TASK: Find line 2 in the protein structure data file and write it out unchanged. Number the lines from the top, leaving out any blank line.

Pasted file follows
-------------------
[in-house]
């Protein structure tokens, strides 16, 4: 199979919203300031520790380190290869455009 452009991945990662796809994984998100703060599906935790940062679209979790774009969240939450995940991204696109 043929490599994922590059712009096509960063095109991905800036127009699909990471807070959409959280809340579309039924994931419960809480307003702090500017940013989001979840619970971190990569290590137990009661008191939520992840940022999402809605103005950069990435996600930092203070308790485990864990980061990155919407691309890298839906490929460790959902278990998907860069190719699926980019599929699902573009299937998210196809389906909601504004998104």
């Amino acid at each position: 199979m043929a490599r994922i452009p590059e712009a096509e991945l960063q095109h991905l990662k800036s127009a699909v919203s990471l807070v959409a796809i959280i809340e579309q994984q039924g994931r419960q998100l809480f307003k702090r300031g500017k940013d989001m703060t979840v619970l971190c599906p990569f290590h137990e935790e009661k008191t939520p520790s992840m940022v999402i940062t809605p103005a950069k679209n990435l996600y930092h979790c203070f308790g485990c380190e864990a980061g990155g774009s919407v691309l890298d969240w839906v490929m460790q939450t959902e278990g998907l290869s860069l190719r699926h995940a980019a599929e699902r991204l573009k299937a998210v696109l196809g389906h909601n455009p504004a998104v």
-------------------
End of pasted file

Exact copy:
């Protein structure tokens, strides 16, 4: 199979919203300031520790380190290869455009 452009991945990662796809994984998100703060599906935790940062679209979790774009969240939450995940991204696109 043929490599994922590059712009096509960063095109991905800036127009699909990471807070959409959280809340579309039924994931419960809480307003702090500017940013989001979840619970971190990569290590137990009661008191939520992840940022999402809605103005950069990435996600930092203070308790485990864990980061990155919407691309890298839906490929460790959902278990998907860069190719699926980019599929699902573009299937998210196809389906909601504004998104």